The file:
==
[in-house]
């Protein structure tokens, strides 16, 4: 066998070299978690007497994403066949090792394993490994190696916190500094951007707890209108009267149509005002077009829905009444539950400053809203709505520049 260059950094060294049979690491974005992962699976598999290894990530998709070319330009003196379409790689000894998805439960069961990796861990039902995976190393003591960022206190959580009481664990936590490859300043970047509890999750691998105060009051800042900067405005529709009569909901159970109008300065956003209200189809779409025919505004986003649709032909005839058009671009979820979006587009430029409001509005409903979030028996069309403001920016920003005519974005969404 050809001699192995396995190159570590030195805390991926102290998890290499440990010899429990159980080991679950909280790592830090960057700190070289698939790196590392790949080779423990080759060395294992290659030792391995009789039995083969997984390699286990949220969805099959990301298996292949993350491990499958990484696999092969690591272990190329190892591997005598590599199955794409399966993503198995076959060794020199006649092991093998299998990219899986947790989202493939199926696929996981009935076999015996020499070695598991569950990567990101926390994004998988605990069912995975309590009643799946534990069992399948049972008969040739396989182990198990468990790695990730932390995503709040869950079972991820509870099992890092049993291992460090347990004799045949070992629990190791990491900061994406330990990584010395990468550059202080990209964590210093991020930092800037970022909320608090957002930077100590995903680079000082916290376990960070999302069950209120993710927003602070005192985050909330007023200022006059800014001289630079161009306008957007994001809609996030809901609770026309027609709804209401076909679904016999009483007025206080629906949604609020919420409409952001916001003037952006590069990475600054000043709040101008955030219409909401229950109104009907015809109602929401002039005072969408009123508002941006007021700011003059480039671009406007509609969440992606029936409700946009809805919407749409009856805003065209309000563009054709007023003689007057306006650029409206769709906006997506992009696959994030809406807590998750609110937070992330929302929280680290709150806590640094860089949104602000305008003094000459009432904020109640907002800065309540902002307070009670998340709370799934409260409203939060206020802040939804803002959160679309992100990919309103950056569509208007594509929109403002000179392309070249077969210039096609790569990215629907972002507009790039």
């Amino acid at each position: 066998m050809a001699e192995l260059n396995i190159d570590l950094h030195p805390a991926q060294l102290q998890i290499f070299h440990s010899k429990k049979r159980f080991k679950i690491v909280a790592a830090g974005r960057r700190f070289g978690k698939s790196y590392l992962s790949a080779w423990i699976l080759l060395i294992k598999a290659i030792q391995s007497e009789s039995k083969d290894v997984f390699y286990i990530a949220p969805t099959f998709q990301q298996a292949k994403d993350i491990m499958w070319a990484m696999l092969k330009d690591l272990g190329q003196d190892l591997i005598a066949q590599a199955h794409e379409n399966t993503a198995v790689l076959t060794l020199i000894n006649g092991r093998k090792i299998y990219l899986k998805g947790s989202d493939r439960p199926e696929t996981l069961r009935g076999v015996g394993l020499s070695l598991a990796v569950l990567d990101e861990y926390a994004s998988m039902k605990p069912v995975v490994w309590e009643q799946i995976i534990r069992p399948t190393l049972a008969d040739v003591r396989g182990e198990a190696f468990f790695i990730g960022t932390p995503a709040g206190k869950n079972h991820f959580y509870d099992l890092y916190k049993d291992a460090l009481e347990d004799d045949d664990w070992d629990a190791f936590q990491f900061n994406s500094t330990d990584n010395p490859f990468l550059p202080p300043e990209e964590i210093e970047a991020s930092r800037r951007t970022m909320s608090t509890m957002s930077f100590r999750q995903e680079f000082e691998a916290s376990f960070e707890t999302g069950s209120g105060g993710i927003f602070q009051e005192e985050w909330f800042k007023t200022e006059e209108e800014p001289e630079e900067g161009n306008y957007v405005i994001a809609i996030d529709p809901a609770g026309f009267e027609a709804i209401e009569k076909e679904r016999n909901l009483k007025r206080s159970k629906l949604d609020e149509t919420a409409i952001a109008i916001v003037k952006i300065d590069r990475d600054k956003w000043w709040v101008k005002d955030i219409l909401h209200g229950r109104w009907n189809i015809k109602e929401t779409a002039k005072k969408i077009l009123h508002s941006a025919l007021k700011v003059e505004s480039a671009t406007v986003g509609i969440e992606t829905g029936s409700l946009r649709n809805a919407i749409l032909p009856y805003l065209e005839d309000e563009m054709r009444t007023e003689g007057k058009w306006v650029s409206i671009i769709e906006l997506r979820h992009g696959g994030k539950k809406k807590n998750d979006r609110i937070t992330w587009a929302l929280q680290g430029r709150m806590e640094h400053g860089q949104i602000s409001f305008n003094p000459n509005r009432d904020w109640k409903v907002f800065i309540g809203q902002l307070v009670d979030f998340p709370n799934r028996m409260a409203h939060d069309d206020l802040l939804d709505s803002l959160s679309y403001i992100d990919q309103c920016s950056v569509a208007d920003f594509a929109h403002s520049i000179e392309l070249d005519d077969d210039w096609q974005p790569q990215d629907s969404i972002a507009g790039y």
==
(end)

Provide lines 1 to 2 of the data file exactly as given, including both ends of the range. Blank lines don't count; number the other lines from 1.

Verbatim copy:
[in-house]
């Protein structure tokens, strides 16, 4: 066998070299978690007497994403066949090792394993490994190696916190500094951007707890209108009267149509005002077009829905009444539950400053809203709505520049 260059950094060294049979690491974005992962699976598999290894990530998709070319330009003196379409790689000894998805439960069961990796861990039902995976190393003591960022206190959580009481664990936590490859300043970047509890999750691998105060009051800042900067405005529709009569909901159970109008300065956003209200189809779409025919505004986003649709032909005839058009671009979820979006587009430029409001509005409903979030028996069309403001920016920003005519974005969404 050809001699192995396995190159570590030195805390991926102290998890290499440990010899429990159980080991679950909280790592830090960057700190070289698939790196590392790949080779423990080759060395294992290659030792391995009789039995083969997984390699286990949220969805099959990301298996292949993350491990499958990484696999092969690591272990190329190892591997005598590599199955794409399966993503198995076959060794020199006649092991093998299998990219899986947790989202493939199926696929996981009935076999015996020499070695598991569950990567990101926390994004998988605990069912995975309590009643799946534990069992399948049972008969040739396989182990198990468990790695990730932390995503709040869950079972991820509870099992890092049993291992460090347990004799045949070992629990190791990491900061994406330990990584010395990468550059202080990209964590210093991020930092800037970022909320608090957002930077100590995903680079000082916290376990960070999302069950209120993710927003602070005192985050909330007023200022006059800014001289630079161009306008957007994001809609996030809901609770026309027609709804209401076909679904016999009483007025206080629906949604609020919420409409952001916001003037952006590069990475600054000043709040101008955030219409909401229950109104009907015809109602929401002039005072969408009123508002941006007021700011003059480039671009406007509609969440992606029936409700946009809805919407749409009856805003065209309000563009054709007023003689007057306006650029409206769709906006997506992009696959994030809406807590998750609110937070992330929302929280680290709150806590640094860089949104602000305008003094000459009432904020109640907002800065309540902002307070009670998340709370799934409260409203939060206020802040939804803002959160679309992100990919309103950056569509208007594509929109403002000179392309070249077969210039096609790569990215629907972002507009790039």